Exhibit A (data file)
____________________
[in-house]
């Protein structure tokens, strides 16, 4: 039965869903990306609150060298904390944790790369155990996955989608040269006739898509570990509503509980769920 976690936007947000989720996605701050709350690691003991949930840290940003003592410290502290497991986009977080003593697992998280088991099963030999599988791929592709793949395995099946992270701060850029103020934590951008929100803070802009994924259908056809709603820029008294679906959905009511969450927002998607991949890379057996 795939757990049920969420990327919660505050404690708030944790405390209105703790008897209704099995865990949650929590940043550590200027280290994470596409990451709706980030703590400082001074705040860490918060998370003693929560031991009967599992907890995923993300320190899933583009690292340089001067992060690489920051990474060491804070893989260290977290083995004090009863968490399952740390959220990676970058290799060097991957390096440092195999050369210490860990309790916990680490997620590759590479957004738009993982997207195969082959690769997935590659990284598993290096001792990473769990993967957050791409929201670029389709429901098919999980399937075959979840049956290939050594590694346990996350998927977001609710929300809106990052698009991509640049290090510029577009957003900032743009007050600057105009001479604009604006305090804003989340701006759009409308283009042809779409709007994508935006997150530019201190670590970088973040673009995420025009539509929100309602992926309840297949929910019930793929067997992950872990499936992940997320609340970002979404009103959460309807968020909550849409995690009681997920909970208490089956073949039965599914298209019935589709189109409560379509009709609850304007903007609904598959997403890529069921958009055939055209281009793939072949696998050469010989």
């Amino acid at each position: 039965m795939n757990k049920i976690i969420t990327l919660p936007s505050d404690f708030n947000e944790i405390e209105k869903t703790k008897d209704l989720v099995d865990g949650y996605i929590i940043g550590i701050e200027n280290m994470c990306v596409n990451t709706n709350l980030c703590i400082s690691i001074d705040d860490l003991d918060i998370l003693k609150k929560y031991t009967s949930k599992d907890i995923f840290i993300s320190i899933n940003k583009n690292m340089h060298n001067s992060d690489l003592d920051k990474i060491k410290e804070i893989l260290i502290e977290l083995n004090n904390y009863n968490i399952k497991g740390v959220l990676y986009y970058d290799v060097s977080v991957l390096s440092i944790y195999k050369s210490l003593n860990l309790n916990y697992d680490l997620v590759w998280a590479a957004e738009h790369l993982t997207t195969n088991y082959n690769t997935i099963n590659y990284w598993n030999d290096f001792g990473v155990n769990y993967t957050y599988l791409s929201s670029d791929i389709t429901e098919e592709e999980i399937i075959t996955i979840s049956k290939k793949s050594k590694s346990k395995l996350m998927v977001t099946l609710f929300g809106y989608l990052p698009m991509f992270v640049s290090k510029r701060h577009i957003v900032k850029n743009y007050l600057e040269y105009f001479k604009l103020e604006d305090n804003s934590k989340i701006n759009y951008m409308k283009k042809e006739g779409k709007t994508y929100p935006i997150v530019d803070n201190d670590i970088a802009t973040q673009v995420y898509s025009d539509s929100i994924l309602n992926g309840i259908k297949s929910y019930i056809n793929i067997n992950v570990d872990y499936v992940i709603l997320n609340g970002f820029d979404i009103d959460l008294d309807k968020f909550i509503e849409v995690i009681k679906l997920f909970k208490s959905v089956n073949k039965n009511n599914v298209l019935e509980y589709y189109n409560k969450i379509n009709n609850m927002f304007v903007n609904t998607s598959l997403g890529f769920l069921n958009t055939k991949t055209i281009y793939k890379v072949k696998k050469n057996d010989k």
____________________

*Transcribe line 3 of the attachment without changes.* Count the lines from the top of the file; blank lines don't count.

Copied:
């Amino acid at each position: 039965m795939n757990k049920i976690i969420t990327l919660p936007s505050d404690f708030n947000e944790i405390e209105k869903t703790k008897d209704l989720v099995d865990g949650y996605i929590i940043g550590i701050e200027n280290m994470c990306v596409n990451t709706n709350l980030c703590i400082s690691i001074d705040d860490l003991d918060i998370l003693k609150k929560y031991t009967s949930k599992d907890i995923f840290i993300s320190i899933n940003k583009n690292m340089h060298n001067s992060d690489l003592d920051k990474i060491k410290e804070i893989l260290i502290e977290l083995n004090n904390y009863n968490i399952k497991g740390v959220l990676y986009y970058d290799v060097s977080v991957l390096s440092i944790y195999k050369s210490l003593n860990l309790n916990y697992d680490l997620v590759w998280a590479a957004e738009h790369l993982t997207t195969n088991y082959n690769t997935i099963n590659y990284w598993n030999d290096f001792g990473v155990n769990y993967t957050y599988l791409s929201s670029d791929i389709t429901e098919e592709e999980i399937i075959t996955i979840s049956k290939k793949s050594k590694s346990k395995l996350m998927v977001t099946l609710f929300g809106y989608l990052p698009m991509f992270v640049s290090k510029r701060h577009i957003v900032k850029n743009y007050l600057e040269y105009f001479k604009l103020e604006d305090n804003s934590k989340i701006n759009y951008m409308k283009k042809e006739g779409k709007t994508y929100p935006i997150v530019d803070n201190d670590i970088a802009t973040q673009v995420y898509s025009d539509s929100i994924l309602n992926g309840i259908k297949s929910y019930i056809n793929i067997n992950v570990d872990y499936v992940i709603l997320n609340g970002f820029d979404i009103d959460l008294d309807k968020f909550i509503e849409v995690i009681k679906l997920f909970k208490s959905v089956n073949k039965n009511n599914v298209l019935e509980y589709y189109n409560k969450i379509n009709n609850m927002f304007v903007n609904t998607s598959l997403g890529f769920l069921n958009t055939k991949t055209i281009y793939k890379v072949k696998k050469n057996d010989k």